I appreciate both Duke and the Center for Reconciliation, but I have to admit, my hopes and dreams to work someday for a major institution, whether a church, a university or a nonprofit, often distract me from the work that is before me now. Though I work hard, I do so with a divided mind, one eye on my current work and the other looking for the next opportunity.

From talking to other young adults, I gather that I’m not alone. We start at the bottom and have to “serve our time.” We have to “pay our dues.” But we do so with the hope of greater opportunity, responsibility and -- if we are honest -- prestige to come in the future.

As I attempt to walk the fine line between ambition and faithfulness, I’ve recently found encouragement in, of all places, Revelation and its characterization of the new Jerusalem: “I saw no temple in the city, for its temple is the Lord God the Almighty and the Lamb” (Revelation 21:22 NRSV).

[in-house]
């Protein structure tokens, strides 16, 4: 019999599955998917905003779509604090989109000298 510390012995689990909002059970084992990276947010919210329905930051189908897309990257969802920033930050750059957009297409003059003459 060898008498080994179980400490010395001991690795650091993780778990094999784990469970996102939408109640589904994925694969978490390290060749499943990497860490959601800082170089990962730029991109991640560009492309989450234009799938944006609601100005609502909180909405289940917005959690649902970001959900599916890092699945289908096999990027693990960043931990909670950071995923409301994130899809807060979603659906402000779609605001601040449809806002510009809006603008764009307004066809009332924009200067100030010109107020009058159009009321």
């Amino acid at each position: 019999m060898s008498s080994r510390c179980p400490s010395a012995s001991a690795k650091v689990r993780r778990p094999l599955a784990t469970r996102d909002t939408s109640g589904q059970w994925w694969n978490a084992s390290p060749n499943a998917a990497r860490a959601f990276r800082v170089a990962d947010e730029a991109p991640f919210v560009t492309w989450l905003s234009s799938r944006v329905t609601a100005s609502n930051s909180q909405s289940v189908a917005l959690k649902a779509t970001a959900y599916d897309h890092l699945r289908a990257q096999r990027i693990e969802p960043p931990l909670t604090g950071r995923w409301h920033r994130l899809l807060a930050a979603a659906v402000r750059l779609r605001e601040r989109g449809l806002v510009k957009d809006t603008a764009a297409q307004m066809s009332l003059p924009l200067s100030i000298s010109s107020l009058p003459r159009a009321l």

Whether you’re a recent college graduate, filing and making copies for the boss, or a university president, a newly ordained pastor or a bishop, that text from Revelation holds a powerful lesson. Christian leaders understand cities, but the city that Revelation describes is a city without its central institution. It is a city without a temple.

Revelation’s peculiar city is a reminder that all human institutions and organizations will one day pass away. Even as the church and other institutions pursue their work, exercising their formative role and divine mandate, this text tells us that they are fading.

Every institution’s mission, endowment, legacy, board, partners, members, programs, alumni and accomplishments will end. Though institutions can and do play a formative role now, in this time and moment, that role is always of secondary importance.